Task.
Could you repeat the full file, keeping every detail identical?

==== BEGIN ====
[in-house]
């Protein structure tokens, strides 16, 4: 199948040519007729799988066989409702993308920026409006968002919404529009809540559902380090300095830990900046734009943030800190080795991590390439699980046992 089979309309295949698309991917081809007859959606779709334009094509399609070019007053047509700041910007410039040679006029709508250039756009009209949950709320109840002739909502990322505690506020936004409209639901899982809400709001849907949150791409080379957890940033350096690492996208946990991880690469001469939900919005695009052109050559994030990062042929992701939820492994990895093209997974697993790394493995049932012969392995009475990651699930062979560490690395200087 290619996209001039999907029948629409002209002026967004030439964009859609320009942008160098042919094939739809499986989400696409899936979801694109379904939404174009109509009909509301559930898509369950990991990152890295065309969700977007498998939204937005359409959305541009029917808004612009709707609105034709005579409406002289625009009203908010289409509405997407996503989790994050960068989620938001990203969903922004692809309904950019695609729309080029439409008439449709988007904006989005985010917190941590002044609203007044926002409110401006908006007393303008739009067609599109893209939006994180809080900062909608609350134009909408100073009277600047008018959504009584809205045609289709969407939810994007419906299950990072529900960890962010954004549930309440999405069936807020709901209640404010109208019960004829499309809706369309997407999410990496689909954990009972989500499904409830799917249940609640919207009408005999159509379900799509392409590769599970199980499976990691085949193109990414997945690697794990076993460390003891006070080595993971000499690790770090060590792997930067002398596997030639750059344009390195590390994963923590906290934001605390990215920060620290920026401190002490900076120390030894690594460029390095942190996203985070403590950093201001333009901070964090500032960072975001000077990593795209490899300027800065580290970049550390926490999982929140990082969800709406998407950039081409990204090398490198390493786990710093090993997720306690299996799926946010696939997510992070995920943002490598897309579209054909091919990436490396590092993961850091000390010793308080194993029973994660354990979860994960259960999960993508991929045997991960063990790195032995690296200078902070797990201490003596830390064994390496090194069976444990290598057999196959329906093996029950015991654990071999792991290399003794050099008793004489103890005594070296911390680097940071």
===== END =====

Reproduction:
[in-house]
């Protein structure tokens, strides 16, 4: 199948040519007729799988066989409702993308920026409006968002919404529009809540559902380090300095830990900046734009943030800190080795991590390439699980046992 089979309309295949698309991917081809007859959606779709334009094509399609070019007053047509700041910007410039040679006029709508250039756009009209949950709320109840002739909502990322505690506020936004409209639901899982809400709001849907949150791409080379957890940033350096690492996208946990991880690469001469939900919005695009052109050559994030990062042929992701939820492994990895093209997974697993790394493995049932012969392995009475990651699930062979560490690395200087 290619996209001039999907029948629409002209002026967004030439964009859609320009942008160098042919094939739809499986989400696409899936979801694109379904939404174009109509009909509301559930898509369950990991990152890295065309969700977007498998939204937005359409959305541009029917808004612009709707609105034709005579409406002289625009009203908010289409509405997407996503989790994050960068989620938001990203969903922004692809309904950019695609729309080029439409008439449709988007904006989005985010917190941590002044609203007044926002409110401006908006007393303008739009067609599109893209939006994180809080900062909608609350134009909408100073009277600047008018959504009584809205045609289709969407939810994007419906299950990072529900960890962010954004549930309440999405069936807020709901209640404010109208019960004829499309809706369309997407999410990496689909954990009972989500499904409830799917249940609640919207009408005999159509379900799509392409590769599970199980499976990691085949193109990414997945690697794990076993460390003891006070080595993971000499690790770090060590792997930067002398596997030639750059344009390195590390994963923590906290934001605390990215920060620290920026401190002490900076120390030894690594460029390095942190996203985070403590950093201001333009901070964090500032960072975001000077990593795209490899300027800065580290970049550390926490999982929140990082969800709406998407950039081409990204090398490198390493786990710093090993997720306690299996799926946010696939997510992070995920943002490598897309579209054909091919990436490396590092993961850091000390010793308080194993029973994660354990979860994960259960999960993508991929045997991960063990790195032995690296200078902070797990201490003596830390064994390496090194069976444990290598057999196959329906093996029950015991654990071999792991290399003794050099008793004489103890005594070296911390680097940071």